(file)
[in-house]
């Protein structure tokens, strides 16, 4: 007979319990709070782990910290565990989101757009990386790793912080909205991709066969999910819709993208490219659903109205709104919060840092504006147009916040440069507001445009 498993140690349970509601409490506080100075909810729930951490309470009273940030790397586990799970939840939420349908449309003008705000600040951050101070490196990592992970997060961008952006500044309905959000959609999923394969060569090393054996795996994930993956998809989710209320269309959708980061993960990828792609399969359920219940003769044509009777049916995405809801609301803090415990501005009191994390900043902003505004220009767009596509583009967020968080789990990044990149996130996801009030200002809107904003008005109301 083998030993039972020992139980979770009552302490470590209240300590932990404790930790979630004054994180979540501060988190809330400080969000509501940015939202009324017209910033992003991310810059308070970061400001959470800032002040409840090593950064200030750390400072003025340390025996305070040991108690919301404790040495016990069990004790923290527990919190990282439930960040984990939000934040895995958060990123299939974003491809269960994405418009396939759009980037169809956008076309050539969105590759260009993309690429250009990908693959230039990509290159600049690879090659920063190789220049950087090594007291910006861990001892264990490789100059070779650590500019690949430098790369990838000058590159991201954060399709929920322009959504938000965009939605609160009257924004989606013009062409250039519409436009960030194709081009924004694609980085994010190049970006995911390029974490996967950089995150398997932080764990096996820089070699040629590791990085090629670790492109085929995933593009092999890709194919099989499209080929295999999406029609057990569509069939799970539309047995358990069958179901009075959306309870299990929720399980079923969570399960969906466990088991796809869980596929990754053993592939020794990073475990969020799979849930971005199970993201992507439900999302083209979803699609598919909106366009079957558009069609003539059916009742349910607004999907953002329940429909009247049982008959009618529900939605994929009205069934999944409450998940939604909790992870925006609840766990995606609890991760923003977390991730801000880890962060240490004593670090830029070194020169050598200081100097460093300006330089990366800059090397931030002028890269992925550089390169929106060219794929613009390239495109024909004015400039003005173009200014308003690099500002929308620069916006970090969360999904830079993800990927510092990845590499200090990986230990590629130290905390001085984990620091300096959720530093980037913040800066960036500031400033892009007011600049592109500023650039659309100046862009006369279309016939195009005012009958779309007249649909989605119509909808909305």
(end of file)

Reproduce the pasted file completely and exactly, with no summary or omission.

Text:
[in-house]
């Protein structure tokens, strides 16, 4: 007979319990709070782990910290565990989101757009990386790793912080909205991709066969999910819709993208490219659903109205709104919060840092504006147009916040440069507001445009 498993140690349970509601409490506080100075909810729930951490309470009273940030790397586990799970939840939420349908449309003008705000600040951050101070490196990592992970997060961008952006500044309905959000959609999923394969060569090393054996795996994930993956998809989710209320269309959708980061993960990828792609399969359920219940003769044509009777049916995405809801609301803090415990501005009191994390900043902003505004220009767009596509583009967020968080789990990044990149996130996801009030200002809107904003008005109301 083998030993039972020992139980979770009552302490470590209240300590932990404790930790979630004054994180979540501060988190809330400080969000509501940015939202009324017209910033992003991310810059308070970061400001959470800032002040409840090593950064200030750390400072003025340390025996305070040991108690919301404790040495016990069990004790923290527990919190990282439930960040984990939000934040895995958060990123299939974003491809269960994405418009396939759009980037169809956008076309050539969105590759260009993309690429250009990908693959230039990509290159600049690879090659920063190789220049950087090594007291910006861990001892264990490789100059070779650590500019690949430098790369990838000058590159991201954060399709929920322009959504938000965009939605609160009257924004989606013009062409250039519409436009960030194709081009924004694609980085994010190049970006995911390029974490996967950089995150398997932080764990096996820089070699040629590791990085090629670790492109085929995933593009092999890709194919099989499209080929295999999406029609057990569509069939799970539309047995358990069958179901009075959306309870299990929720399980079923969570399960969906466990088991796809869980596929990754053993592939020794990073475990969020799979849930971005199970993201992507439900999302083209979803699609598919909106366009079957558009069609003539059916009742349910607004999907953002329940429909009247049982008959009618529900939605994929009205069934999944409450998940939604909790992870925006609840766990995606609890991760923003977390991730801000880890962060240490004593670090830029070194020169050598200081100097460093300006330089990366800059090397931030002028890269992925550089390169929106060219794929613009390239495109024909004015400039003005173009200014308003690099500002929308620069916006970090969360999904830079993800990927510092990845590499200090990986230990590629130290905390001085984990620091300096959720530093980037913040800066960036500031400033892009007011600049592109500023650039659309100046862009006369279309016939195009005012009958779309007249649909989605119509909808909305």